For the third consecutive week, the Lincoln County Commission at its Jan. 31 meeting tried to calm the fears of medical marijuana proponents who had been speaking out or showing solidarity during periods of public comment, worried that the commissioners were planning to ban medical marijuana sales in Lincoln County.
The proponents’ concerns arose after the Jan. 3 Commission meeting, during which the commissioners signaled the start of an ongoing discussion to determine whether or how to regulate medical marijuana.
Since then, medical marijuana has not been scheduled as a discussion item on any Commission meeting agenda, and as of Monday morning it was not shown on any agenda in the coming months.
Still, advocates for medical marijuana — including patients and the owners of the local dispensary — have been attending subsequent meetings since Jan. 17 to make their voices heard.
The commissioners have stated they are not targeting either the dispensary or the patients it serves, but rather are fulfilling their duties as a governing body to understand their authority and determine how to proceed.
“It would be irresponsible of us as an elected body to not completely discuss and understand what the statute says” about how we deal with this, said Commissioner Mark Peck to those who assembled at the Jan. 31 meeting. “I have not heard any of us say, ‘By god, we need to shut this down.’ At all. It’s simply been a discussion.”
Peck added that no one has approached him and said that “you need to shut this down.”
“All the public comment that I’ve heard has been in support,” he said.
At all three meetings where proponents have gathered, many have mentioned the element of fear, whether it be fear of losing access to a helpful medication or a fear that causes unnecessary concern.
At the Jan. 31 meeting, Libby City Council member Gary Armstrong pointed to the city’s recent voting down of an ordinance that would have allowed medical marijuana dispensaries to be located within city limits.
“I believe that decisions were made not on the basis of facts and truth but on the basis of fears within the community,” Armstrong told the commissioners. “There’s no rational reason that a marijuana dispensary should have any tighter controls than an alcohol establishment.”
Barbie Turner — co-owner of local dispensary Alternative Releaf, a fierce advocate for its patients and a fixture at local meetings where medical marijuana is discussed — hasn’t seen rampant fears from opponents, she told the Commission, but was wary of the uncertainty she felt about its intentions.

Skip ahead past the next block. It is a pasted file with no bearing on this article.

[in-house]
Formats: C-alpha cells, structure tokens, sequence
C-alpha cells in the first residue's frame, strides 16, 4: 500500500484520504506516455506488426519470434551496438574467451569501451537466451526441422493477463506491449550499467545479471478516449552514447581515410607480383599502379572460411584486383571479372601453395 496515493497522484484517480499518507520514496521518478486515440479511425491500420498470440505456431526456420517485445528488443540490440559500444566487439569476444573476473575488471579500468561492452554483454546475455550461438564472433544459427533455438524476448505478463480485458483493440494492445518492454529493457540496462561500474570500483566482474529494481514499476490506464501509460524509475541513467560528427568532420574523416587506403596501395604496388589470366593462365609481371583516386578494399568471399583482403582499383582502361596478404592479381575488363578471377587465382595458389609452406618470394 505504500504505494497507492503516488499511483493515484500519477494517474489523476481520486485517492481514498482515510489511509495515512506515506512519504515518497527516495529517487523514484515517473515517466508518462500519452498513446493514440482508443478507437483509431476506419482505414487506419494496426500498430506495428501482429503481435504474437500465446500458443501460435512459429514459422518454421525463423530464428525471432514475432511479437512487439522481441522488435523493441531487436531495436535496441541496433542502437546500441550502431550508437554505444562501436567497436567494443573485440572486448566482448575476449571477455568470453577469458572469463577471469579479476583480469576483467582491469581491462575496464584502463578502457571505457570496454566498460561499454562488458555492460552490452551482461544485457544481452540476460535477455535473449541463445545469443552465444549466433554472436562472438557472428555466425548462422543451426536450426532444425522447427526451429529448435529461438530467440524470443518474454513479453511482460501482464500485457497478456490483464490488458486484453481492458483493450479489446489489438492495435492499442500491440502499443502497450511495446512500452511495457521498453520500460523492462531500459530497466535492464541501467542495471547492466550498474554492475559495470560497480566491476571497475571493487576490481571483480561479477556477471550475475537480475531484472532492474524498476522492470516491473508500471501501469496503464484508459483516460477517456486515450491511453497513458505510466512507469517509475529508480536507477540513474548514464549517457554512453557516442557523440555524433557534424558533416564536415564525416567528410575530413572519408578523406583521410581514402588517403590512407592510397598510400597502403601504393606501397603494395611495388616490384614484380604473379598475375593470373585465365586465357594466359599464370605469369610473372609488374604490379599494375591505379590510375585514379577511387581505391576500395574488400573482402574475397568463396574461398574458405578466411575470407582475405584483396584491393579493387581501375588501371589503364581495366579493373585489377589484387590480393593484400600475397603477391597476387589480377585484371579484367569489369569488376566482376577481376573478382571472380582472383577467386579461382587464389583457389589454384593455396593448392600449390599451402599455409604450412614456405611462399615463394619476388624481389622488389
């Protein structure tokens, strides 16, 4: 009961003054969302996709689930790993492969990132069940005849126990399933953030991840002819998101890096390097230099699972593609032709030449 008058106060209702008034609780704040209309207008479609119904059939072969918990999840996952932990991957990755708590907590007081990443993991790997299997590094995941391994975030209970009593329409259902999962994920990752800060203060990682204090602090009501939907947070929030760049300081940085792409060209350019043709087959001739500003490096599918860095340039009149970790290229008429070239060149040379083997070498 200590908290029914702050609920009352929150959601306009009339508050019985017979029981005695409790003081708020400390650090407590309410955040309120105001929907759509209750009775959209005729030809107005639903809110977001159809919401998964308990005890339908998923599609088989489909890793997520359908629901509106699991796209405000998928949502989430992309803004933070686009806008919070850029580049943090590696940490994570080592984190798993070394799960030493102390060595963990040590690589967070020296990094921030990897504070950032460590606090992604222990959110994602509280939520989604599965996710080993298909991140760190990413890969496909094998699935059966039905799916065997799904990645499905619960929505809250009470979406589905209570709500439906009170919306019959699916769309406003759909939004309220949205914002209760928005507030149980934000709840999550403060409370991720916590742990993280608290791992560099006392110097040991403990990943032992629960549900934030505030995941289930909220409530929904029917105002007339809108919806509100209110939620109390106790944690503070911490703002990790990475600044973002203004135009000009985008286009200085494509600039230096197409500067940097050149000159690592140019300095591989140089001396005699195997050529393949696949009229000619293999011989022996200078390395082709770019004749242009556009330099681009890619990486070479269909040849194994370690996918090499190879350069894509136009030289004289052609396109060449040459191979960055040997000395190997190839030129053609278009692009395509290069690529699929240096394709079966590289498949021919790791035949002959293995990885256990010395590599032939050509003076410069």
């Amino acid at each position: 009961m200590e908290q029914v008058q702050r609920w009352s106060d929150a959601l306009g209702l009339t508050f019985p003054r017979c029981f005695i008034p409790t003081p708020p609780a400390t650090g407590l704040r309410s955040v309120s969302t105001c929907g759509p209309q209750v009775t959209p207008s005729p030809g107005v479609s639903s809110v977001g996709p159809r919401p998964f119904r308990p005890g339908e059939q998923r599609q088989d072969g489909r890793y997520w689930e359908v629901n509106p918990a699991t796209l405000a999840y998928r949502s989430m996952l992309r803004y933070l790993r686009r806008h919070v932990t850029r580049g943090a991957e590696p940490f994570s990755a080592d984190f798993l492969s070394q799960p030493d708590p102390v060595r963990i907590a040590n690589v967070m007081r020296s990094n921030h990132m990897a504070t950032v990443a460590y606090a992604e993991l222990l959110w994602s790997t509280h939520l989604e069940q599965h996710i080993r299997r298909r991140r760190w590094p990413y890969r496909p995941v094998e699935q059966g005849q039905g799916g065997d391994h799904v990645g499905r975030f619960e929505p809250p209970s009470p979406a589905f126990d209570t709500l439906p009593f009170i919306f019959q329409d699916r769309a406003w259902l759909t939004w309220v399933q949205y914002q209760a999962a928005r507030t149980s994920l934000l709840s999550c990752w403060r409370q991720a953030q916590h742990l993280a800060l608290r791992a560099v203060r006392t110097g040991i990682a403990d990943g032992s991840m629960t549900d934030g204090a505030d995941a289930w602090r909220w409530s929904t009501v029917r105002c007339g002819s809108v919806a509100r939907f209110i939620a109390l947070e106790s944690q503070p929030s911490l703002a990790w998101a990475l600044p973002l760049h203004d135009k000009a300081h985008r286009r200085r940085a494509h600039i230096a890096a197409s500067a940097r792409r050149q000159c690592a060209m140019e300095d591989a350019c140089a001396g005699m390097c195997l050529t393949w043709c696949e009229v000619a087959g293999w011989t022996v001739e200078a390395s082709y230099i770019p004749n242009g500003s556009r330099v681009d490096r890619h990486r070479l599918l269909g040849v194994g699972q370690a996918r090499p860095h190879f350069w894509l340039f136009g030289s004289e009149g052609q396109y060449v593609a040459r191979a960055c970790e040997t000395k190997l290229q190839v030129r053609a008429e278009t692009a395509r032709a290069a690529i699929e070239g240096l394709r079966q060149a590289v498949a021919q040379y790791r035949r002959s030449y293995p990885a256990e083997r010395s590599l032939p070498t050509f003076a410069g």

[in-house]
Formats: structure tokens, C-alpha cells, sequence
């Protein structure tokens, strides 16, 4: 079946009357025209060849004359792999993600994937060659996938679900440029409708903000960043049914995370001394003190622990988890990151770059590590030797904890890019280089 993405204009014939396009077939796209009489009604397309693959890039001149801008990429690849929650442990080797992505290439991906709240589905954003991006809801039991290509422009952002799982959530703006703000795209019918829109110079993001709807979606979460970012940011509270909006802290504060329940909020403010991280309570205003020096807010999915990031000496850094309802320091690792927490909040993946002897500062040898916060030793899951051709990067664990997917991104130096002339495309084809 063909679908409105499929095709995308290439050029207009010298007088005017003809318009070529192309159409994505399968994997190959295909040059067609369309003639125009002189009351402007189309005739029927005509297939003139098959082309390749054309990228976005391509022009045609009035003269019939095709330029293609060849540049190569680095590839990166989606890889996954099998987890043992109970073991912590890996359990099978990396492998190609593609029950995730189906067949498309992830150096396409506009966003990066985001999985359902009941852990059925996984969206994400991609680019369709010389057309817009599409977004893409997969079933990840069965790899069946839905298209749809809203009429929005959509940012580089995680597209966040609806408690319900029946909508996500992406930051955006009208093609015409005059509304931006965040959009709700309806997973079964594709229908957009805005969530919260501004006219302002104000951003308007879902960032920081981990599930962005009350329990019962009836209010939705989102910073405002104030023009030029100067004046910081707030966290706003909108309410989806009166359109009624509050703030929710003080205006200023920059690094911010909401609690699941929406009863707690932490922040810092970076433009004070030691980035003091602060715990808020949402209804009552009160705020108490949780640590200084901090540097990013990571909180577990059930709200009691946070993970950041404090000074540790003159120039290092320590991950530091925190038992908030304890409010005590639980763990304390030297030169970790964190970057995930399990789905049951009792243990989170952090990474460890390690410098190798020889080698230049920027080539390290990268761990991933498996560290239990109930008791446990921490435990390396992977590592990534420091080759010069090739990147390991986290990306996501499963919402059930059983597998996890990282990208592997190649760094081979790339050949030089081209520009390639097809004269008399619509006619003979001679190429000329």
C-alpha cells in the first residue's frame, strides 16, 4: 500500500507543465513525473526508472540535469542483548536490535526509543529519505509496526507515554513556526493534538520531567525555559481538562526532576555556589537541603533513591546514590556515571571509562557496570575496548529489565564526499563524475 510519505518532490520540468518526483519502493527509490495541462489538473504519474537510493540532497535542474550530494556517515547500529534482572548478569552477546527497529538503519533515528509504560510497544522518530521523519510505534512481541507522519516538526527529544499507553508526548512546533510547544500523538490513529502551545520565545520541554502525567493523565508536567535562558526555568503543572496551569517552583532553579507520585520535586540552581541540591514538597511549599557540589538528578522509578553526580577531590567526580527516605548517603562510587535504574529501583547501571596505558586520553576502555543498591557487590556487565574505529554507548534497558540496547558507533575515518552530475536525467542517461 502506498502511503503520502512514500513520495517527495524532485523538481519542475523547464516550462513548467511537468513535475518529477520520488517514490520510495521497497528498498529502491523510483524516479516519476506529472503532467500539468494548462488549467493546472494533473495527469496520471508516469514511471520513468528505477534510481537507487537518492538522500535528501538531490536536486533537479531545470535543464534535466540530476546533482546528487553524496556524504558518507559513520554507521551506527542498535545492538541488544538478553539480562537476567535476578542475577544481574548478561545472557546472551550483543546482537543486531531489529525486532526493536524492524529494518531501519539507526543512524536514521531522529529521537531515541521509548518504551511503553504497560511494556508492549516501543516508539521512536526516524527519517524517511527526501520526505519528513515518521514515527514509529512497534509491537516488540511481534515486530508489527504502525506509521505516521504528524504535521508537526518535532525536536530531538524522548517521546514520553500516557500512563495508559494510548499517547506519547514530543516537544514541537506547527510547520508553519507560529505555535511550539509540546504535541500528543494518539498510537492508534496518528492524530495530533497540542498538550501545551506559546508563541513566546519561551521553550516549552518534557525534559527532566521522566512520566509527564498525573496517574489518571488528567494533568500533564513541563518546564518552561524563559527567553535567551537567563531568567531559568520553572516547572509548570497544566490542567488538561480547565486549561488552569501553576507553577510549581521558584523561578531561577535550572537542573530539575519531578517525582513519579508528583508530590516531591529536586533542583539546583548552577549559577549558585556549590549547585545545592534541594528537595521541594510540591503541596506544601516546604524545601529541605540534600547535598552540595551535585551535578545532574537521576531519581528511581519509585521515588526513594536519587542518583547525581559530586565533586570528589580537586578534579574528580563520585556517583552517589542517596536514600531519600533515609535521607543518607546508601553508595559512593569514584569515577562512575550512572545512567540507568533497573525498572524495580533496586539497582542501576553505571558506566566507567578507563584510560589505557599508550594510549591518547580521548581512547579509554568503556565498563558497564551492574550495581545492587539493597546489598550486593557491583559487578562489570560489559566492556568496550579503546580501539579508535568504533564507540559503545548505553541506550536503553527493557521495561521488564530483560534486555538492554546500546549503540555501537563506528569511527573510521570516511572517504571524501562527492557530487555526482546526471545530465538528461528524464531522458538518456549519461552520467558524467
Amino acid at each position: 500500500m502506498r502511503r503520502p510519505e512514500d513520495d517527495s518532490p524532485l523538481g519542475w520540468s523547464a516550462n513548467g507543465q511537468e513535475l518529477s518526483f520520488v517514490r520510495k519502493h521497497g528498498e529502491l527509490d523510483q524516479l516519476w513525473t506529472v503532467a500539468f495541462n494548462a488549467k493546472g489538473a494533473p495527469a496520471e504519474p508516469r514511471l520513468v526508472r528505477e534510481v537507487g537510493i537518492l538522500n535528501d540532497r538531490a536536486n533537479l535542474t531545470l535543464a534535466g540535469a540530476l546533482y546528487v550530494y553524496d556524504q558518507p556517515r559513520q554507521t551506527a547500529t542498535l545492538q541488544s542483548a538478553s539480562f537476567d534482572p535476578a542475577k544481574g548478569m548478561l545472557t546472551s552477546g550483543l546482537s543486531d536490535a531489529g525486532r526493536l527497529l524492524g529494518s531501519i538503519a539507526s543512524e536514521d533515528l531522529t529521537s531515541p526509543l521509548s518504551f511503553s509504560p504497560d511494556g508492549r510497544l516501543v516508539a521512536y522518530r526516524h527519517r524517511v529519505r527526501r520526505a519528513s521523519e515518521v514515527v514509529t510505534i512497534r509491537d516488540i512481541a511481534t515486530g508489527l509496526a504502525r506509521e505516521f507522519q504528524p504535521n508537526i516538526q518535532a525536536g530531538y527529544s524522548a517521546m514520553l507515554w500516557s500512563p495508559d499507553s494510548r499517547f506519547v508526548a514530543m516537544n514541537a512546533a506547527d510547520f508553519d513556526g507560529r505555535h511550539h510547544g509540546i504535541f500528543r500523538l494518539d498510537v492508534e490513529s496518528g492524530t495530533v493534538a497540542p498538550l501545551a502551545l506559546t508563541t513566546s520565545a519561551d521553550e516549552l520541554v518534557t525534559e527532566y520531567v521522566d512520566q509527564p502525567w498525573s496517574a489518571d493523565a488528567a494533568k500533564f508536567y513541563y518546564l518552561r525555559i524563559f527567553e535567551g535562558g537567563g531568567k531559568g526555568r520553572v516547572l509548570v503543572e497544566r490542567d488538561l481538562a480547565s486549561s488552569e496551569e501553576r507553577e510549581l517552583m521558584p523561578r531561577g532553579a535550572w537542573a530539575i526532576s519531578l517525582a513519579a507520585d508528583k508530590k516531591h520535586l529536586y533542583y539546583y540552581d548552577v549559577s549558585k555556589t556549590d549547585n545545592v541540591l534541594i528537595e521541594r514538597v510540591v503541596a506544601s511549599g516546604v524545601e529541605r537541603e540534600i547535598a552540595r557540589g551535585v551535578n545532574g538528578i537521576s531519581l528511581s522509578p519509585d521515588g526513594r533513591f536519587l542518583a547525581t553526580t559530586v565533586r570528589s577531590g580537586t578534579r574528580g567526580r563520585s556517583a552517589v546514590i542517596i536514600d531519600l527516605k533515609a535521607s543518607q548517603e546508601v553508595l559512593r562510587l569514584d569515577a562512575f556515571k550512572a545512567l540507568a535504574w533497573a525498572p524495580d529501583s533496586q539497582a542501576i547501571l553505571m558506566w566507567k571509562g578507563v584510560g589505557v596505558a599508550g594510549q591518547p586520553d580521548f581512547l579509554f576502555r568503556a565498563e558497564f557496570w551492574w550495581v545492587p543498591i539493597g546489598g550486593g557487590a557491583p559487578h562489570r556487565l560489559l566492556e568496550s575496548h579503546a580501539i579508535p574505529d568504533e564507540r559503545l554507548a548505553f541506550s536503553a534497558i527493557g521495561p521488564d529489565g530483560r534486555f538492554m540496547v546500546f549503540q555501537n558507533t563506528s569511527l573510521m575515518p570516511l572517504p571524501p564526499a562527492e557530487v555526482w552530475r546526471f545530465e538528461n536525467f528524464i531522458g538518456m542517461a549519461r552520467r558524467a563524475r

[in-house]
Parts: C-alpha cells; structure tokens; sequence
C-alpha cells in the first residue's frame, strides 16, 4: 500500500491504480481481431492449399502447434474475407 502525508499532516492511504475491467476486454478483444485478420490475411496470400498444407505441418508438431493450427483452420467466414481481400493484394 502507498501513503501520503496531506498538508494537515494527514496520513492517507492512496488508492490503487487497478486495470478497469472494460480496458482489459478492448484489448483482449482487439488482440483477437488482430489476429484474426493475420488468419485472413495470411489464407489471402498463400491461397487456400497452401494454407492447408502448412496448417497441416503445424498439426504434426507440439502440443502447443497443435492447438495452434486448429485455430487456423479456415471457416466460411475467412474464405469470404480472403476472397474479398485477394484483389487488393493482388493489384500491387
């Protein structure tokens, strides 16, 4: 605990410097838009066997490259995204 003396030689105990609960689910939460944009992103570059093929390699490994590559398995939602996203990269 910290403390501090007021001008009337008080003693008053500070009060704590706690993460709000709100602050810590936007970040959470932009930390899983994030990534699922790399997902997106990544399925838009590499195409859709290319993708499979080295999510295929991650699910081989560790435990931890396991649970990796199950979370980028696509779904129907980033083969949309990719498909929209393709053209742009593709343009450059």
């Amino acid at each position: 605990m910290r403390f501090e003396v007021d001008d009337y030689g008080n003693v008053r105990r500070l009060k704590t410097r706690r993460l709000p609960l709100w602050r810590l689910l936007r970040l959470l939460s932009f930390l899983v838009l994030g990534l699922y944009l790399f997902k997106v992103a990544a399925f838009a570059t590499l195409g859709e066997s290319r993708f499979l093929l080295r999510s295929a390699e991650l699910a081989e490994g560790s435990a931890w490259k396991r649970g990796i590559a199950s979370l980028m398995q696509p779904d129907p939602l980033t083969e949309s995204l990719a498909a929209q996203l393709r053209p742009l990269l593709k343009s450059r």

Turner pointed to meeting minutes and an article in the Kootenai Valley Record that suggested the Commission was seeking to ban the sale of medical marijuana within the county.
Such a ban would impact not only the business she co-owns with Jon Meister — causing them to go bankrupt — it would force their patients to find another provider, a process that could take months, Turner said.
Turner’s sense of urgency to know what to expect of the Commission’s decision was heightened, she said, due to a number of upcoming deadlines she and Meister have in relation to running their business and surrounding recent changes Montana has made regarding rules and regulations dispensaries must adhere to.
“I think there’s been fear here developed that’s unneeded,” said Commissioner Jerry Bennett, who has explained that he scheduled the Jan. 3 discussion after school and other officials raised concerns when Alternative Releaf sought to open its facility not far — yet sufficiently far — from Libby High School.
“I simply told them I would get that on the agenda to discuss,” Bennett said. “I understand your urgency but this is only one of a hundred different topics that were working on that are just as urgent, so just understand we’re not out here attempting to harm you, it’s just a frank open discussion.”
At the end of the conversation Turner expressed relief, and Bennett said that the Commission is not facing a deadline for determining what to do.
“It’s a process,” he said.